Public Sector Accounting Board – Exposure Draft on Revenue
By Rosemary Buchanan, BBA, CPA, CA, Customer Solutions Consultant for USTI
On May 1st, 2017 the Public Sector Accounting Board (PSAB), a division of Financial Reporting & Assurance Standards Canada , released its Exposure Draft on Revenue . Comments were accepted on the draft document prior to August 15 th and the board will be reviewing those comments between September, 2017 and June, 2018 when the Exposure Draft is expected to become effective as part of the CPA Handbook. The Exposure Draft was written to address a recognized lack of guidance with respect to revenue recognition in the public sector. This deficiency has resulted in inconsistent revenue recognition between various public sector bodies, which has reduced the value of comparisons between like organizations. It was clear that a prescribed solution was needed.
In its Exposure Draft, PSAB defines what is meant by “revenue” and then establishes principles for the recognition of various revenue types. The document defines revenues as “increases in economic resources, either by way of increase of assets or decreases of liabilities, resulting from operations, transactions and events of the accounting period.” Certain types of revenue are specifically excluded from the scope of the Exposure Draft. These exclusions are Tax Revenue, Government Transfers, Restructuring Transactions, Financial Instruments, Revenue from Government Business Enterprises, and Revenue from Government Partnerships. Revenues that are addressed include revenues generated from the sale of goods or the provision of services, defined as “Exchange Transactions”, facility rentals for example ,as well as certain types of revenue that are received but there is no obligation to provide goods or services in return, defined in the exposure draft as “Unilateral Transactions”, such as fines (). With respect to Exchange Transactions, the Exposure Draft states that revenue should be recognized only when the public sector entity satisfies the performance obligation by the provision of the promised goods or services to the payor. Revenue should be recognized when it is earned – not in advance. This requirement may pose a challenge to many Canadian provinces who offer municipal recreation and other facilities for rent. For municipalities who currently utilize recreation software that isn’t integrated into their overall financial software platform, revenue is typically recognized as it is collected, not necessarily when it is earned. An individual books the hall at the arena for a wedding reception and pays a substantial deposit a year in advance to secure their booking. The revenue for the booking is recorded when the advance payment is deposited into the municipality’s bank account, a year before the revenue is earned. This method of revenue recognition won’t be acceptable once the Exposure Draft becomes part of the CPA Handbook in 2018.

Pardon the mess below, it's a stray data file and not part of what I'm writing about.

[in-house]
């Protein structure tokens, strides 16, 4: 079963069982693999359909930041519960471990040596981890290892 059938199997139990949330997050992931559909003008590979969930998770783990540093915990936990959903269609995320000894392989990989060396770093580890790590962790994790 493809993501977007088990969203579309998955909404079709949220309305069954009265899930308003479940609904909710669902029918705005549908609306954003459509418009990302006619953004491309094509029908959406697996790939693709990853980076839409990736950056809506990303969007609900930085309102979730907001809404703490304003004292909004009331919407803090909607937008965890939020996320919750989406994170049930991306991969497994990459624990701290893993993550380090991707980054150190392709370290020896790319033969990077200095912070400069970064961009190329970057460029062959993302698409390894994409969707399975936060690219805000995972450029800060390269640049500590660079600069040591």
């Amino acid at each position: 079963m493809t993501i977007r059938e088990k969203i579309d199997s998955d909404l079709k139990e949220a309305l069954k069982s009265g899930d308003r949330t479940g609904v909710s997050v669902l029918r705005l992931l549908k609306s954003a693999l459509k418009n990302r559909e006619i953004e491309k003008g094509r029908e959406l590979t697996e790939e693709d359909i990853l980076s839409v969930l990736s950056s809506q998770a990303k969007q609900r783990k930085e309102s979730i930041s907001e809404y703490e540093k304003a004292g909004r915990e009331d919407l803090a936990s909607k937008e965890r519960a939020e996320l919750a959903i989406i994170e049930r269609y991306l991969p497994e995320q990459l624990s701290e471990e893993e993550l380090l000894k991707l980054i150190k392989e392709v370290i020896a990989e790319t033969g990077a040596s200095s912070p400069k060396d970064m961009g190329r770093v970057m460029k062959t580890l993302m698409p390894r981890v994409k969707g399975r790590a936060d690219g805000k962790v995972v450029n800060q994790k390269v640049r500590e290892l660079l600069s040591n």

In order to comply with the new PSAB rules when they come into effect, municipalities need to reflect these advance payments as credits on their balance sheet until such time as the revenue is actually earned or the service is provided, at which time the credits need to be moved to the income statement and the revenue recognized. They need a way to post an advance payment to a customer’s account in Accounts Receivable, taking the advance payment and posting it as a credit on the balance sheet, while maintaining a link between the payment and an invoice that hasn’t been issued yet. The invoice for the rental which will be generated once the rental has taken place and the revenue has been earned. A facility scheduling software product that offers full integration with the municipality’s financial accounting system will be an invaluable tool in assisting municipalities to comply with the proposed revenue recognition rules.
The Keystone Facility Scheduler module, is fully integrated with the Keystone General Ledger and the Keystone Accounts Receivable modules. As part of the USTI family, we are also able to offer integration with asyst Accounts Receivable and asyst General Ledger. The module offers full facility booking functionality as well as financial integration that facilitates compliance with the new PSAB revenue recognition rules. You can:
With the addition of the optional web integration interface, you can even post your facility calendars on your website so prospective customers can check availability and create a booking request.
With the Keystone Facility Scheduler module you will be ready to face the challenges posed by the new PSAB revenue recognition guidelines.
Tags :public sector